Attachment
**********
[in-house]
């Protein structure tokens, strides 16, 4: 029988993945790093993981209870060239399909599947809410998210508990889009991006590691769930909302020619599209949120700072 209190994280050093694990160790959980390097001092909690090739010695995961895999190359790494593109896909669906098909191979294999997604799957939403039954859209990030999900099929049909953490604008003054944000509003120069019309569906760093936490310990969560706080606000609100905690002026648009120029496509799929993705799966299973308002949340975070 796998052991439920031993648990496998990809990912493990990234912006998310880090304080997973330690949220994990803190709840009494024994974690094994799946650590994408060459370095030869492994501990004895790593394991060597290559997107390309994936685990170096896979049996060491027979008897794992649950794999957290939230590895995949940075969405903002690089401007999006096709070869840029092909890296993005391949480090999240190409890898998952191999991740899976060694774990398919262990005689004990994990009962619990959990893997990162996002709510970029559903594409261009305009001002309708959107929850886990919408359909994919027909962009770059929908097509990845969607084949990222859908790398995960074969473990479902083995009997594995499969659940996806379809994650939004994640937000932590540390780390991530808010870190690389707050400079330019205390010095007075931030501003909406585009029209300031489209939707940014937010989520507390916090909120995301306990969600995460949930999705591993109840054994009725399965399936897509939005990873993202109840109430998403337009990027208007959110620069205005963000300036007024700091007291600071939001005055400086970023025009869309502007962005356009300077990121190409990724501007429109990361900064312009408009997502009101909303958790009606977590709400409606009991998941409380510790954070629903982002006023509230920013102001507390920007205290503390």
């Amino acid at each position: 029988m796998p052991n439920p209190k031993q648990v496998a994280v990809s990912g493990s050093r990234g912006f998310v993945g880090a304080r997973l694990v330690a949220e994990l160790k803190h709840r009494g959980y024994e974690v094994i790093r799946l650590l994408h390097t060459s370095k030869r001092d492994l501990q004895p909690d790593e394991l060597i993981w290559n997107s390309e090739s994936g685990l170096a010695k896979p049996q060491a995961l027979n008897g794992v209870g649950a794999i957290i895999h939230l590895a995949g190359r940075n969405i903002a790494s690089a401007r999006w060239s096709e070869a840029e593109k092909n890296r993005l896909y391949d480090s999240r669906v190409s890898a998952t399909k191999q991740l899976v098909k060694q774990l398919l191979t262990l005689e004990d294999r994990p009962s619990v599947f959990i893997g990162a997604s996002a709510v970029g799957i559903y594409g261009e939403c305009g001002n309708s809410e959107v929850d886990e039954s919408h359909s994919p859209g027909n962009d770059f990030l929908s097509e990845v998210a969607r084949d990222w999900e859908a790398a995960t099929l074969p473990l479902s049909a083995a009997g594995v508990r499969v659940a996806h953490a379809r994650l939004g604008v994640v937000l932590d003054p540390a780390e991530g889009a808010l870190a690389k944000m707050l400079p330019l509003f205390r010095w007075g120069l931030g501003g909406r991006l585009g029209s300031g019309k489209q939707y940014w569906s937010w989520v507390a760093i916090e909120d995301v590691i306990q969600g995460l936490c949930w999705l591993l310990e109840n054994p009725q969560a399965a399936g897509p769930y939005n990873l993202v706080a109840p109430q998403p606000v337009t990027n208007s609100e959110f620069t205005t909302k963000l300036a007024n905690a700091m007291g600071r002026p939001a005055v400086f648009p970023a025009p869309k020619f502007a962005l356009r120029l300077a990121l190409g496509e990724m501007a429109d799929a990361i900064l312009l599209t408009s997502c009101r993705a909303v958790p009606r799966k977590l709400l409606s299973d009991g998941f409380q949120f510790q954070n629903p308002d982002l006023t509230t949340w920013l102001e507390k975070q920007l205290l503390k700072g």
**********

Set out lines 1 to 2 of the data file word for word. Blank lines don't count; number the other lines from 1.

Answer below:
[in-house]
């Protein structure tokens, strides 16, 4: 029988993945790093993981209870060239399909599947809410998210508990889009991006590691769930909302020619599209949120700072 209190994280050093694990160790959980390097001092909690090739010695995961895999190359790494593109896909669906098909191979294999997604799957939403039954859209990030999900099929049909953490604008003054944000509003120069019309569906760093936490310990969560706080606000609100905690002026648009120029496509799929993705799966299973308002949340975070 796998052991439920031993648990496998990809990912493990990234912006998310880090304080997973330690949220994990803190709840009494024994974690094994799946650590994408060459370095030869492994501990004895790593394991060597290559997107390309994936685990170096896979049996060491027979008897794992649950794999957290939230590895995949940075969405903002690089401007999006096709070869840029092909890296993005391949480090999240190409890898998952191999991740899976060694774990398919262990005689004990994990009962619990959990893997990162996002709510970029559903594409261009305009001002309708959107929850886990919408359909994919027909962009770059929908097509990845969607084949990222859908790398995960074969473990479902083995009997594995499969659940996806379809994650939004994640937000932590540390780390991530808010870190690389707050400079330019205390010095007075931030501003909406585009029209300031489209939707940014937010989520507390916090909120995301306990969600995460949930999705591993109840054994009725399965399936897509939005990873993202109840109430998403337009990027208007959110620069205005963000300036007024700091007291600071939001005055400086970023025009869309502007962005356009300077990121190409990724501007429109990361900064312009408009997502009101909303958790009606977590709400409606009991998941409380510790954070629903982002006023509230920013102001507390920007205290503390």